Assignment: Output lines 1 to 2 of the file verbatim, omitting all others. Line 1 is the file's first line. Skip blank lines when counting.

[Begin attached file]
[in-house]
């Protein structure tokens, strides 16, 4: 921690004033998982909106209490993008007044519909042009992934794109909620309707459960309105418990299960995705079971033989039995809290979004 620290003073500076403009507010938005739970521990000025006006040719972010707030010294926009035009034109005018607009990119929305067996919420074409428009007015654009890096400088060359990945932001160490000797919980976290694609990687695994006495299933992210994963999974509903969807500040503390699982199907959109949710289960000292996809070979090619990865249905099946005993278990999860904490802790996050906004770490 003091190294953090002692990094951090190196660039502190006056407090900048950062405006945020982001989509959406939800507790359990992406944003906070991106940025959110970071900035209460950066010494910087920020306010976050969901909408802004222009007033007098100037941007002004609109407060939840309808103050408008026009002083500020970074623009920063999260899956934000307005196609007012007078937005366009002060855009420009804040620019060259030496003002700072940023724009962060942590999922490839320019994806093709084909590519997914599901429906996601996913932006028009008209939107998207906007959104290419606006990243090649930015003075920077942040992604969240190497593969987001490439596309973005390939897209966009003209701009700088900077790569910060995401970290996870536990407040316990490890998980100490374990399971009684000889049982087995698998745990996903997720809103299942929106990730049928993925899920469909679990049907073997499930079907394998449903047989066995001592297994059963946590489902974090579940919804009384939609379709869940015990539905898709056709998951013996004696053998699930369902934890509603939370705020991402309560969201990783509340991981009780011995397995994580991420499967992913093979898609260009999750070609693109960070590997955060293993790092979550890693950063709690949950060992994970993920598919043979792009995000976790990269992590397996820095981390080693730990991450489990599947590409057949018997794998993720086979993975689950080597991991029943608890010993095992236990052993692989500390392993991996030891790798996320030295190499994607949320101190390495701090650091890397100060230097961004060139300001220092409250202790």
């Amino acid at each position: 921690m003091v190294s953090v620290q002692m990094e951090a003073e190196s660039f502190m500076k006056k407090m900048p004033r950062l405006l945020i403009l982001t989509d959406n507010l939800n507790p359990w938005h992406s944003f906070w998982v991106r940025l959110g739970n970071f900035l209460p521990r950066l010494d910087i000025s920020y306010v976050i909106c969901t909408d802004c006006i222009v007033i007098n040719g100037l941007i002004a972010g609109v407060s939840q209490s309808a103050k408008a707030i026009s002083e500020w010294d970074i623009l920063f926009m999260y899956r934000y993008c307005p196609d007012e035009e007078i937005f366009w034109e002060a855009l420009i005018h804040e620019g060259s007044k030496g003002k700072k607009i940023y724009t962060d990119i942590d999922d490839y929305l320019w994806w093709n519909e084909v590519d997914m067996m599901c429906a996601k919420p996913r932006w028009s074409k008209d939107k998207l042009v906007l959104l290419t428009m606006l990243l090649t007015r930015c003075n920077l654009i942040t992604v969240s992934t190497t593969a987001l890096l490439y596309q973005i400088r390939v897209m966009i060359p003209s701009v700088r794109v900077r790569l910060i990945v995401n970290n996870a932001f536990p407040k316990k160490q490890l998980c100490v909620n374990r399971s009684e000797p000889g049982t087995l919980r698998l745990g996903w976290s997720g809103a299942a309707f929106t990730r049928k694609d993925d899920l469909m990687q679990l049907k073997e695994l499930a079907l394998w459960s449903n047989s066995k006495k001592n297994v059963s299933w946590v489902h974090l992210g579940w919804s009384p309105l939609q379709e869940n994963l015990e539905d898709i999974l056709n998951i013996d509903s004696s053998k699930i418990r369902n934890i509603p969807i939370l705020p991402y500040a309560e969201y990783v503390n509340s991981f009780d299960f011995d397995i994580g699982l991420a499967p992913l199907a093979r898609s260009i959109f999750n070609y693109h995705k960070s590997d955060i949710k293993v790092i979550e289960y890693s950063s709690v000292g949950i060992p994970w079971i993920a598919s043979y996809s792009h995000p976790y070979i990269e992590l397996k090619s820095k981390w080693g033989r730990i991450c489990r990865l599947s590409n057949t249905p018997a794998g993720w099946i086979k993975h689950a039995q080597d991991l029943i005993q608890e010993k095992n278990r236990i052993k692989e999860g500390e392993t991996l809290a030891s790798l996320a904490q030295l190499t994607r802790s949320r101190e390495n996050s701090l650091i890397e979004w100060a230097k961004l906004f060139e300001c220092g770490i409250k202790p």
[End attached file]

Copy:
[in-house]
């Protein structure tokens, strides 16, 4: 921690004033998982909106209490993008007044519909042009992934794109909620309707459960309105418990299960995705079971033989039995809290979004 620290003073500076403009507010938005739970521990000025006006040719972010707030010294926009035009034109005018607009990119929305067996919420074409428009007015654009890096400088060359990945932001160490000797919980976290694609990687695994006495299933992210994963999974509903969807500040503390699982199907959109949710289960000292996809070979090619990865249905099946005993278990999860904490802790996050906004770490 003091190294953090002692990094951090190196660039502190006056407090900048950062405006945020982001989509959406939800507790359990992406944003906070991106940025959110970071900035209460950066010494910087920020306010976050969901909408802004222009007033007098100037941007002004609109407060939840309808103050408008026009002083500020970074623009920063999260899956934000307005196609007012007078937005366009002060855009420009804040620019060259030496003002700072940023724009962060942590999922490839320019994806093709084909590519997914599901429906996601996913932006028009008209939107998207906007959104290419606006990243090649930015003075920077942040992604969240190497593969987001490439596309973005390939897209966009003209701009700088900077790569910060995401970290996870536990407040316990490890998980100490374990399971009684000889049982087995698998745990996903997720809103299942929106990730049928993925899920469909679990049907073997499930079907394998449903047989066995001592297994059963946590489902974090579940919804009384939609379709869940015990539905898709056709998951013996004696053998699930369902934890509603939370705020991402309560969201990783509340991981009780011995397995994580991420499967992913093979898609260009999750070609693109960070590997955060293993790092979550890693950063709690949950060992994970993920598919043979792009995000976790990269992590397996820095981390080693730990991450489990599947590409057949018997794998993720086979993975689950080597991991029943608890010993095992236990052993692989500390392993991996030891790798996320030295190499994607949320101190390495701090650091890397100060230097961004060139300001220092409250202790």